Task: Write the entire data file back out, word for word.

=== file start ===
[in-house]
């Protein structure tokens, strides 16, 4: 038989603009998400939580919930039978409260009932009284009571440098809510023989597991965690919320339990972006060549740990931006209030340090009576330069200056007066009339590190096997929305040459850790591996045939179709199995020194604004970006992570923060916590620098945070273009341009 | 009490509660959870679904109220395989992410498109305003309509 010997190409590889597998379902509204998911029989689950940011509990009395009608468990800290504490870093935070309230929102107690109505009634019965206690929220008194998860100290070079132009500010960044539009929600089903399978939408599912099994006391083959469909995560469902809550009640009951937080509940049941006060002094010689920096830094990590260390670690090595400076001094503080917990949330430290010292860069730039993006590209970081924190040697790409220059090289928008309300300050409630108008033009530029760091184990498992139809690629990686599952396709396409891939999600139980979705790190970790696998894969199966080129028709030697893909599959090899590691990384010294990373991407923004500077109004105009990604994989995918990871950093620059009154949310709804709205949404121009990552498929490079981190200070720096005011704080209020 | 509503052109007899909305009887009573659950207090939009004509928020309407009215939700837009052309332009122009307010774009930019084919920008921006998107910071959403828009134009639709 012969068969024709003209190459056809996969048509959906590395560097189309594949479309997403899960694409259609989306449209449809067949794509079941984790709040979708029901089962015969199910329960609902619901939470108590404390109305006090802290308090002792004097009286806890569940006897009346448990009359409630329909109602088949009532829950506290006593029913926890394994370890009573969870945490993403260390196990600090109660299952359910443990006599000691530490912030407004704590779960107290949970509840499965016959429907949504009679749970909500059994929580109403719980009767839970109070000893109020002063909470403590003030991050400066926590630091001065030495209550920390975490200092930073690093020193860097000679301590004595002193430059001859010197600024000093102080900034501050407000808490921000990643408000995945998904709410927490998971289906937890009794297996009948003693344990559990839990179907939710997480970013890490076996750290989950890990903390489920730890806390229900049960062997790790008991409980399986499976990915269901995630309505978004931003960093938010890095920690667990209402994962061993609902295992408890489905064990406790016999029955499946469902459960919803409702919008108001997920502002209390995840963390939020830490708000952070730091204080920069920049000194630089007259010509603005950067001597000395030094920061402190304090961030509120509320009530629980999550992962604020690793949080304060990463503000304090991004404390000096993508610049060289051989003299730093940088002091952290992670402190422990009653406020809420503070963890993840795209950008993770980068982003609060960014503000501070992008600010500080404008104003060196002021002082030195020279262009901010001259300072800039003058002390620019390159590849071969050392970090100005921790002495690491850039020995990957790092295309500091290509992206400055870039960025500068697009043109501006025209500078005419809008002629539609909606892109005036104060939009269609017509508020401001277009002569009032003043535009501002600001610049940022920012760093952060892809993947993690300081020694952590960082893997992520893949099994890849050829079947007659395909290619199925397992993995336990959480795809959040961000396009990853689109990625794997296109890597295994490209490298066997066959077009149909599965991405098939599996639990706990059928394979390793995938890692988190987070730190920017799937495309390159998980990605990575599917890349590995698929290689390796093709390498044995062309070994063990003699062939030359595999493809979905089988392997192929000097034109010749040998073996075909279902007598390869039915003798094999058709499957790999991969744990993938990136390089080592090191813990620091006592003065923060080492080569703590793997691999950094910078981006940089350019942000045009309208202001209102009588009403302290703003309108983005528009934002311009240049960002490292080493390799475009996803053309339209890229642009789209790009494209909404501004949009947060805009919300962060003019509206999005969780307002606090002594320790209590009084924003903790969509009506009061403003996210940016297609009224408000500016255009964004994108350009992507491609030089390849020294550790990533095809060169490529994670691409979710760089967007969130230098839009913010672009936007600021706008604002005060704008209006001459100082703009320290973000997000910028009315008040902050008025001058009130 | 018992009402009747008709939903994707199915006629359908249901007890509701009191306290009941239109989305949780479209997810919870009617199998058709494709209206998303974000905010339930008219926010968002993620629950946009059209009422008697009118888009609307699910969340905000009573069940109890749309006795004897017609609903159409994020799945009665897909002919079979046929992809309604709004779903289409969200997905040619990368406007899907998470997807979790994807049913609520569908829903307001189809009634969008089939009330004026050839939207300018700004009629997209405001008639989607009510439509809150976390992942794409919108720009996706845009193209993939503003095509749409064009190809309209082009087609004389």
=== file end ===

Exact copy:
[in-house]
């Protein structure tokens, strides 16, 4: 038989603009998400939580919930039978409260009932009284009571440098809510023989597991965690919320339990972006060549740990931006209030340090009576330069200056007066009339590190096997929305040459850790591996045939179709199995020194604004970006992570923060916590620098945070273009341009 | 009490509660959870679904109220395989992410498109305003309509 010997190409590889597998379902509204998911029989689950940011509990009395009608468990800290504490870093935070309230929102107690109505009634019965206690929220008194998860100290070079132009500010960044539009929600089903399978939408599912099994006391083959469909995560469902809550009640009951937080509940049941006060002094010689920096830094990590260390670690090595400076001094503080917990949330430290010292860069730039993006590209970081924190040697790409220059090289928008309300300050409630108008033009530029760091184990498992139809690629990686599952396709396409891939999600139980979705790190970790696998894969199966080129028709030697893909599959090899590691990384010294990373991407923004500077109004105009990604994989995918990871950093620059009154949310709804709205949404121009990552498929490079981190200070720096005011704080209020 | 509503052109007899909305009887009573659950207090939009004509928020309407009215939700837009052309332009122009307010774009930019084919920008921006998107910071959403828009134009639709 012969068969024709003209190459056809996969048509959906590395560097189309594949479309997403899960694409259609989306449209449809067949794509079941984790709040979708029901089962015969199910329960609902619901939470108590404390109305006090802290308090002792004097009286806890569940006897009346448990009359409630329909109602088949009532829950506290006593029913926890394994370890009573969870945490993403260390196990600090109660299952359910443990006599000691530490912030407004704590779960107290949970509840499965016959429907949504009679749970909500059994929580109403719980009767839970109070000893109020002063909470403590003030991050400066926590630091001065030495209550920390975490200092930073690093020193860097000679301590004595002193430059001859010197600024000093102080900034501050407000808490921000990643408000995945998904709410927490998971289906937890009794297996009948003693344990559990839990179907939710997480970013890490076996750290989950890990903390489920730890806390229900049960062997790790008991409980399986499976990915269901995630309505978004931003960093938010890095920690667990209402994962061993609902295992408890489905064990406790016999029955499946469902459960919803409702919008108001997920502002209390995840963390939020830490708000952070730091204080920069920049000194630089007259010509603005950067001597000395030094920061402190304090961030509120509320009530629980999550992962604020690793949080304060990463503000304090991004404390000096993508610049060289051989003299730093940088002091952290992670402190422990009653406020809420503070963890993840795209950008993770980068982003609060960014503000501070992008600010500080404008104003060196002021002082030195020279262009901010001259300072800039003058002390620019390159590849071969050392970090100005921790002495690491850039020995990957790092295309500091290509992206400055870039960025500068697009043109501006025209500078005419809008002629539609909606892109005036104060939009269609017509508020401001277009002569009032003043535009501002600001610049940022920012760093952060892809993947993690300081020694952590960082893997992520893949099994890849050829079947007659395909290619199925397992993995336990959480795809959040961000396009990853689109990625794997296109890597295994490209490298066997066959077009149909599965991405098939599996639990706990059928394979390793995938890692988190987070730190920017799937495309390159998980990605990575599917890349590995698929290689390796093709390498044995062309070994063990003699062939030359595999493809979905089988392997192929000097034109010749040998073996075909279902007598390869039915003798094999058709499957790999991969744990993938990136390089080592090191813990620091006592003065923060080492080569703590793997691999950094910078981006940089350019942000045009309208202001209102009588009403302290703003309108983005528009934002311009240049960002490292080493390799475009996803053309339209890229642009789209790009494209909404501004949009947060805009919300962060003019509206999005969780307002606090002594320790209590009084924003903790969509009506009061403003996210940016297609009224408000500016255009964004994108350009992507491609030089390849020294550790990533095809060169490529994670691409979710760089967007969130230098839009913010672009936007600021706008604002005060704008209006001459100082703009320290973000997000910028009315008040902050008025001058009130 | 018992009402009747008709939903994707199915006629359908249901007890509701009191306290009941239109989305949780479209997810919870009617199998058709494709209206998303974000905010339930008219926010968002993620629950946009059209009422008697009118888009609307699910969340905000009573069940109890749309006795004897017609609903159409994020799945009665897909002919079979046929992809309604709004779903289409969200997905040619990368406007899907998470997807979790994807049913609520569908829903307001189809009634969008089939009330004026050839939207300018700004009629997209405001008639989607009510439509809150976390992942794409919108720009996706845009193209993939503003095509749409064009190809309209082009087609004389």